State News : North Carolina

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North Carolina



Written by: Kyla Block

Amended Full Commission Decision Provides Updated Guidance on Navigating Requests for Second Opinions and Clarifies the Issue of Payment Under the Fee Schedule 

A long-standing issue under the Workers’ Compensation Act has been second opinions on treatment options under N.C. Gen. Stat. § 97-25(b). The parties have frequently been at odds over whether defendants must 1) issue a prepayment for that visit and 2) pay beyond the NCIC fee schedule amount for the visit. Many administrative motions on the issue have ensued over the years. In May of 2202, the Full Commission issued a non-binding decision, Wyatt v. The Golden Mint, Inc., I.C. No. 20-038523 (May 2022), holding that:  

  • Defendants did not need to pay any kind of prepayment for a second opinion under N.C. Gen. Stat. 97-25(b);
  • Defendants did not need to pay beyond the fee schedule for that visit; and
  • The fee schedule amount for a N.C. Gen. Stat. 97-25(b) second opinion is $301.23, based on CPT code 99456. 

You can find my partner Matt Marriott’s more extensive write up on that decision here. Following the Wyatt decision, Plaintiff filed Plaintiff’s Motion to Reconsider the Opinion and Award Issued on May 12, 2022 and Request for Additional Findings. While Plaintiff’s Motion was pending, the Commission, during its annual publishing of the Medical Fee Schedule Tables for 2022, identified inaccuracies in the fee schedule tables and corrected the inaccuracies in line with the requirements of N.C. Gen. Stat. § 97-26 and Subchapter J of the Industrial Commission’s rules. These changes removed the CPT Cod 99456 for second opinions and replaced it with UCR or Pay Per Agreement. UCR stands for usual, customary, and reasonable. Thereafter Plaintiff filed Plaintiff’s Supplement to Plaintiff’s Motion to Reconsider the Opinion and Award Issued on May 12, 2022 and Request for Additional Findings and pointed to the changes to the second opinion code to reflect “UCR or Pay Per Agreement” and noted that it no longer had a specific monetary amount. Plaintiff asserted that per the updated fee schedule, the second opinion fee would now be what was usual and customary.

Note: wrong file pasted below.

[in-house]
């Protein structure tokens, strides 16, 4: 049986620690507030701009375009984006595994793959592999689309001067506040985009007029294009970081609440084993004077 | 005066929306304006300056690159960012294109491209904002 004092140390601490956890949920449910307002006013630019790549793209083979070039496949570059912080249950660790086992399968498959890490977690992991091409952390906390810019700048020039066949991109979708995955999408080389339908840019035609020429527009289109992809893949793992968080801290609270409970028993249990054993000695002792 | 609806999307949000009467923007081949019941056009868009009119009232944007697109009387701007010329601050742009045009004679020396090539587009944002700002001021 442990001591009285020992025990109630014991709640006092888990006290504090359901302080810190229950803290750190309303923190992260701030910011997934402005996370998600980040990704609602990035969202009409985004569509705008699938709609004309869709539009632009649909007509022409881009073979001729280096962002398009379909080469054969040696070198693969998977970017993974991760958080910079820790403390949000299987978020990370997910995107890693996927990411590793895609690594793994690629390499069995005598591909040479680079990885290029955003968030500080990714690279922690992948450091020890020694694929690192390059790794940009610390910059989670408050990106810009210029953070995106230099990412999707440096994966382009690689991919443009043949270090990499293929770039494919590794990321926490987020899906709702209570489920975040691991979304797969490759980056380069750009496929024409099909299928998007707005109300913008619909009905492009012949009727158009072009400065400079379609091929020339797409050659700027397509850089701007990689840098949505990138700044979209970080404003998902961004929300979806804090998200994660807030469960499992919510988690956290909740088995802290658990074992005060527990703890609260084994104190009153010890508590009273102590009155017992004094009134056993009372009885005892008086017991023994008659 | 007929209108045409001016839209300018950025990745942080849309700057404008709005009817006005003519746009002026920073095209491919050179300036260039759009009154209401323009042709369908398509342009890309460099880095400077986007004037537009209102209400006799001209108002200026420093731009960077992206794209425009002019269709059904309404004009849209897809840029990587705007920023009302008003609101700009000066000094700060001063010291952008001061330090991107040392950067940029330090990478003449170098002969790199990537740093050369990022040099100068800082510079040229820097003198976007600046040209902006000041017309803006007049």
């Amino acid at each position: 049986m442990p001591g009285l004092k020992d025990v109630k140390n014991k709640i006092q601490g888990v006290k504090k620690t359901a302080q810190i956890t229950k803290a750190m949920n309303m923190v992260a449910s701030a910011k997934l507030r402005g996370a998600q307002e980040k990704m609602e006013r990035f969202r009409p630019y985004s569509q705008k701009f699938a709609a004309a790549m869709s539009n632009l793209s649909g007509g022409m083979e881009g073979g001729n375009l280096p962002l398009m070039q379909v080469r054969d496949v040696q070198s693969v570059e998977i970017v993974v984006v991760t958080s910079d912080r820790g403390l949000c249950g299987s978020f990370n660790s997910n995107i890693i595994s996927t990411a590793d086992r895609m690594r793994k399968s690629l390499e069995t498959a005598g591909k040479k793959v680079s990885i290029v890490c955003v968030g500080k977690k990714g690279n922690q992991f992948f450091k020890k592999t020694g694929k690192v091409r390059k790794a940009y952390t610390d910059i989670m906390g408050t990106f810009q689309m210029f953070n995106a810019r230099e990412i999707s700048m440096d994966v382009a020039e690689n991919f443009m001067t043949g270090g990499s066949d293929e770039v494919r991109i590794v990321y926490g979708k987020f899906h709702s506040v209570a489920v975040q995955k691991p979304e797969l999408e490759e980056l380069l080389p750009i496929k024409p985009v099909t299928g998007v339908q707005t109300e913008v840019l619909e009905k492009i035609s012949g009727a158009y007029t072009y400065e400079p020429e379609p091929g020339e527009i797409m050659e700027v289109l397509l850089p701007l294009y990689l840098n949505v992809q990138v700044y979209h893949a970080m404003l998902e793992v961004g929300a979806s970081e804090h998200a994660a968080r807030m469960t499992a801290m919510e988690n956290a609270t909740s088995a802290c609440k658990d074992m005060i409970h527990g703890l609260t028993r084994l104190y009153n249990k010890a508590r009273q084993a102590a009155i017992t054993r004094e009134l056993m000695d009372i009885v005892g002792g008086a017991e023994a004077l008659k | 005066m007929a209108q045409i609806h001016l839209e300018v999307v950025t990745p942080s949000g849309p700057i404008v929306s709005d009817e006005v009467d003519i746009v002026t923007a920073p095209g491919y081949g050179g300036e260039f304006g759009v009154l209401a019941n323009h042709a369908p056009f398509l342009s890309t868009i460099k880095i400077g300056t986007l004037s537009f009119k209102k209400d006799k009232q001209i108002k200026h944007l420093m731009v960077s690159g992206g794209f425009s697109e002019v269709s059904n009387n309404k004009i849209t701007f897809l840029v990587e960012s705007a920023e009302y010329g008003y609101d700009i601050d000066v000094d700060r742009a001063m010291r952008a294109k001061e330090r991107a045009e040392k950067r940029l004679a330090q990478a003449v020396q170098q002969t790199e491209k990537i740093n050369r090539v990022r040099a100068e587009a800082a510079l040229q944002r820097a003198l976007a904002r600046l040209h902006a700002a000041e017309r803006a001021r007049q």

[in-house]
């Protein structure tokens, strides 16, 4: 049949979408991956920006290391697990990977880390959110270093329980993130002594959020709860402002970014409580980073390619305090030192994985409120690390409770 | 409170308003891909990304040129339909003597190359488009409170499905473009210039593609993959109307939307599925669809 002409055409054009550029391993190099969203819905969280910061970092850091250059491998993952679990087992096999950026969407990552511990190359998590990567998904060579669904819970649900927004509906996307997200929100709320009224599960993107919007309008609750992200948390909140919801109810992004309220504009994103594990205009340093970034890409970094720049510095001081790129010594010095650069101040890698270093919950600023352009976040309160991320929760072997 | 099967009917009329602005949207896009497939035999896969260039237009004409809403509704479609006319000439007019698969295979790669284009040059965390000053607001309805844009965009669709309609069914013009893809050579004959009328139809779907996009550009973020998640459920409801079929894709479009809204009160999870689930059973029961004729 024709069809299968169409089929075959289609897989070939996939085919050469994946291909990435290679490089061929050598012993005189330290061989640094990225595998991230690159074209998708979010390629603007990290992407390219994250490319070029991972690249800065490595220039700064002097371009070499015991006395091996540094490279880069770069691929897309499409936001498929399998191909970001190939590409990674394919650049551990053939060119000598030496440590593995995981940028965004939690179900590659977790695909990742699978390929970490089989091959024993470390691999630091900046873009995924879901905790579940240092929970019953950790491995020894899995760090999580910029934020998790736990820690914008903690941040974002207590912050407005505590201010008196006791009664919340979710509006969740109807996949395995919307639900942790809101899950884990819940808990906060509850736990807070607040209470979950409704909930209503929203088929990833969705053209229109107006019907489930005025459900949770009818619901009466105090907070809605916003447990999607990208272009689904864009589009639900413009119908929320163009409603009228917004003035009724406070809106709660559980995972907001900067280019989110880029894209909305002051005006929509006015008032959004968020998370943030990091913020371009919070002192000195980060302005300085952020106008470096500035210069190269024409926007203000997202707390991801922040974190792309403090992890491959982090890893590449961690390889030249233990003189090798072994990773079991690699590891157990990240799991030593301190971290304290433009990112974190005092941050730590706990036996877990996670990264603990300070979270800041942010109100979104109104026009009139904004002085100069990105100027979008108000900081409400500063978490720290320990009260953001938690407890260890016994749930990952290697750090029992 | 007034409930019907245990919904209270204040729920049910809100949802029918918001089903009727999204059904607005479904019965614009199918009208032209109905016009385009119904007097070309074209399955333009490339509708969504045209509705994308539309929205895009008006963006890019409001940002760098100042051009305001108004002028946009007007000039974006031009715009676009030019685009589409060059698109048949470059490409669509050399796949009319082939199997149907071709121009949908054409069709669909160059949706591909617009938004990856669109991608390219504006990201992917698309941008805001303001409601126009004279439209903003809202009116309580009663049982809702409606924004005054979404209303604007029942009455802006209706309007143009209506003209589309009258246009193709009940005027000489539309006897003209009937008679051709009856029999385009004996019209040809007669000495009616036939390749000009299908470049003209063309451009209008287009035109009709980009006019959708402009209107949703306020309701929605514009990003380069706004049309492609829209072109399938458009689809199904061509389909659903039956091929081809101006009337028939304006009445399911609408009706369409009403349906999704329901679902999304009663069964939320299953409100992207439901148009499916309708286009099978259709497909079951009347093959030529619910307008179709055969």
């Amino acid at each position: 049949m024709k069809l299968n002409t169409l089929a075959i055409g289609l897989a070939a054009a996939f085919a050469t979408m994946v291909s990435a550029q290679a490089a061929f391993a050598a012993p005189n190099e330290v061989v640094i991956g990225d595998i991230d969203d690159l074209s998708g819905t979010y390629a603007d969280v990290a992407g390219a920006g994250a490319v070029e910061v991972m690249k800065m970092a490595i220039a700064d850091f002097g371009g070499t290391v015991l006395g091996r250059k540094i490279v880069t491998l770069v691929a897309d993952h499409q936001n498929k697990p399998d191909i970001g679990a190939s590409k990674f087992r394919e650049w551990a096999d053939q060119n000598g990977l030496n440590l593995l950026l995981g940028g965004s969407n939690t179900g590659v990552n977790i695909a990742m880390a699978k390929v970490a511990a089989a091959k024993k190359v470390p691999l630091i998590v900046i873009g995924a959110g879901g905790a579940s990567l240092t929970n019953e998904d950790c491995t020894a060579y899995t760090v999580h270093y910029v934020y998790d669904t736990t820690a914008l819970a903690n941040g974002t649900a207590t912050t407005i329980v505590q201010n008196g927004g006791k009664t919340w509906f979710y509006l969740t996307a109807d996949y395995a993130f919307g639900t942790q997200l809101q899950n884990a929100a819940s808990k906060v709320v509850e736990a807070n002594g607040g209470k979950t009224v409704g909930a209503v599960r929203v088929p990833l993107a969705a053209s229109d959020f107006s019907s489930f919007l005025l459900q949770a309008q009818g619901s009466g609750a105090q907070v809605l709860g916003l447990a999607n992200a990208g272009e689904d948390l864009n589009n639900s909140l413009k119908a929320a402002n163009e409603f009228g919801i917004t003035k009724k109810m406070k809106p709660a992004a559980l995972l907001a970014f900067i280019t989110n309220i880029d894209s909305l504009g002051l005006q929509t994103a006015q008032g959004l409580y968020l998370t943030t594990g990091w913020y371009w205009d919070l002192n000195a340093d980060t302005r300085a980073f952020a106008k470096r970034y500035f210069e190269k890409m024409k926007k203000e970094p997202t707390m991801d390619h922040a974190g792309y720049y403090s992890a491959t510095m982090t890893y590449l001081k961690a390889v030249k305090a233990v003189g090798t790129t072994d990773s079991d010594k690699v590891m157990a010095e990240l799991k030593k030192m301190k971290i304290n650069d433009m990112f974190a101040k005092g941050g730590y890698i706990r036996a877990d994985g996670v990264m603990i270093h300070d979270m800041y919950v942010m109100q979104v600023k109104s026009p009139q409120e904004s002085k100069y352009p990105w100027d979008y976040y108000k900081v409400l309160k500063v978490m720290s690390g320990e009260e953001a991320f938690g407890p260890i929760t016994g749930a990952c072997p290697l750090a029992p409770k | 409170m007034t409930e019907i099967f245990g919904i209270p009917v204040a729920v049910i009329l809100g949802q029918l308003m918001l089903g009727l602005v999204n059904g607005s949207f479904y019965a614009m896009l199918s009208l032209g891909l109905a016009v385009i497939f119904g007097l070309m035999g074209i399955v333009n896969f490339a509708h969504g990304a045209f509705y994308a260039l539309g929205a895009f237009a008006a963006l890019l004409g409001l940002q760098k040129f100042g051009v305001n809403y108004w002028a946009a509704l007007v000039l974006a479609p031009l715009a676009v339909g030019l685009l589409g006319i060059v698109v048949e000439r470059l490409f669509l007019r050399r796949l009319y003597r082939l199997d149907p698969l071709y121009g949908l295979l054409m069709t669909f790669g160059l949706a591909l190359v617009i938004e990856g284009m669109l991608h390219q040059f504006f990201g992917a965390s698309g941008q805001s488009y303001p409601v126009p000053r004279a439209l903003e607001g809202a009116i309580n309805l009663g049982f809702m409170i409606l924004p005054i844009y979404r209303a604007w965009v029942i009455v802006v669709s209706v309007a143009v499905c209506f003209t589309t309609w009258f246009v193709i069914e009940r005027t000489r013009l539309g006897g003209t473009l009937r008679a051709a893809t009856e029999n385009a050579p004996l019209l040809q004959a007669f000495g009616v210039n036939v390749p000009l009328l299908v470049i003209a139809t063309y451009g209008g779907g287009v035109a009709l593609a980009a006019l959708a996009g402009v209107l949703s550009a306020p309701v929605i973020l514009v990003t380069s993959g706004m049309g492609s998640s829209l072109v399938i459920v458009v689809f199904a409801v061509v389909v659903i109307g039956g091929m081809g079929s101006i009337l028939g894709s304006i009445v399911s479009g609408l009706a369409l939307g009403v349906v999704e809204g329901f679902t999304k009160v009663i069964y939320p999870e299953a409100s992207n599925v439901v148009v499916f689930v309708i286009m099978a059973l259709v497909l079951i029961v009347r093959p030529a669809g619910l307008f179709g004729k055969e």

The Full Commission, in amending its Opinion and Award to find that the Medical Fee Schedule sets the maximum fee allowable by a physician conducting a 97-25(b) second opinion examination at “UCR or Pay Per Agreement”, found that Plaintiff was entitled to have Defendants pay his selected 97-25(b) expert or any other provider the usual, customary, and reasonable charge for such a provider in such a circumstance or a rate agreed upon by the physician and the parties. The Full Commission also noted that Defendants did not need to make prepayment, but that any motions or requests for a specific prior approval to charge “shall” be submitted to the Commission for each charge. Based on the facts in Wyatt, the Full Commission declined to grant Plaintiff’s request for approval of his specific physician’s fee, indicating there was insufficient evidence to show that plaintiff’s provider’s fee was reasonable; the Act specified that providers not be paid for services prior to the rending of services and said report; that the Commission had the responsibility of assuring medical and related expenses be kept within reasonable and appropriate limits; and the routine nature of the request for a 97-25(b) second opinion examination.  

Practice Pointers and Takeaways 

As we have noted, a Full Commission decision is not binding case law like a decision from the North Carolina Court of Appeals or Supreme Court would be. However, it does set the tone for how the Commission will likely be deciding these matters going forward. Thus, given the change to the Medical Fee Schedule, carriers and employers should assume they will be ordered to pay the usual, customary, and reasonable charges associated with second opinions under N.C. Gen. Stat. §97-25(b). However, since Defendants will be paying the usual, customary, and reasonable charges going forward, and the parties are encouraged to agree on the provider per the statute, there may be an argument that all else being equal, the provider with the lowest charge should be the provider chosen, in line with the responsibility of the Commission to keep medical and related expenses within reasonable and appropriate limits.  

Additionally, Employers and Carriers should expect to see more administrative motions on the issue of prepayment under N.C. Gen. Stat. §97-90(a). In responding to these motions, evidence regarding the usual, customary, and reasonable charges will likely be key, and a failure to provide the same by one side, may result in an adverse decision. A reasonable alternative to motions on the prepayment issue may be suggesting that Plaintiff pay the prepayment upfront with Defendants issuing the full charge upon receipt of the report.